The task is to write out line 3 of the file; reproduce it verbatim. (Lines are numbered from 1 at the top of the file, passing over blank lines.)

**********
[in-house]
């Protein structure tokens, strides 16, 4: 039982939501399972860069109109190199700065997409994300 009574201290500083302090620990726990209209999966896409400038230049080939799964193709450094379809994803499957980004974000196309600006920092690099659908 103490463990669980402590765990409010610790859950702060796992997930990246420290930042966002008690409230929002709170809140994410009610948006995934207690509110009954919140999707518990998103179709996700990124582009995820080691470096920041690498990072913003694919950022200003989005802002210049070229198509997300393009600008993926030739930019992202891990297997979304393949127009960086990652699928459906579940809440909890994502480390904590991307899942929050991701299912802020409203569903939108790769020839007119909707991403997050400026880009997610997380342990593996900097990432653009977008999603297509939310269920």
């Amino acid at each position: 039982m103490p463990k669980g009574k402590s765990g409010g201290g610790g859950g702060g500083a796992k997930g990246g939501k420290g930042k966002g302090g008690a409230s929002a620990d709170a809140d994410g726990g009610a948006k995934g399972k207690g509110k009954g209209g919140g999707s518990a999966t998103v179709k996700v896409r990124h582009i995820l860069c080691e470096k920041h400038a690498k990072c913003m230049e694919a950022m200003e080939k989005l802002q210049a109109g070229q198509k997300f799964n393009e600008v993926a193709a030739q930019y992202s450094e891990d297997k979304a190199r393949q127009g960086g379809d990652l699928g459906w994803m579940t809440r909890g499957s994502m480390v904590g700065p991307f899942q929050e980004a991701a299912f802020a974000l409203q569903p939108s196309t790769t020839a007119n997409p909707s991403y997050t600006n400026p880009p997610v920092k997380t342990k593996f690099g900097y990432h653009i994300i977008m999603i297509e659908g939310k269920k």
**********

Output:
């Amino acid at each position: 039982m103490p463990k669980g009574k402590s765990g409010g201290g610790g859950g702060g500083a796992k997930g990246g939501k420290g930042k966002g302090g008690a409230s929002a620990d709170a809140d994410g726990g009610a948006k995934g399972k207690g509110k009954g209209g919140g999707s518990a999966t998103v179709k996700v896409r990124h582009i995820l860069c080691e470096k920041h400038a690498k990072c913003m230049e694919a950022m200003e080939k989005l802002q210049a109109g070229q198509k997300f799964n393009e600008v993926a193709a030739q930019y992202s450094e891990d297997k979304a190199r393949q127009g960086g379809d990652l699928g459906w994803m579940t809440r909890g499957s994502m480390v904590g700065p991307f899942q929050e980004a991701a299912f802020a974000l409203q569903p939108s196309t790769t020839a007119n997409p909707s991403y997050t600006n400026p880009p997610v920092k997380t342990k593996f690099g900097y990432h653009i994300i977008m999603i297509e659908g939310k269920k």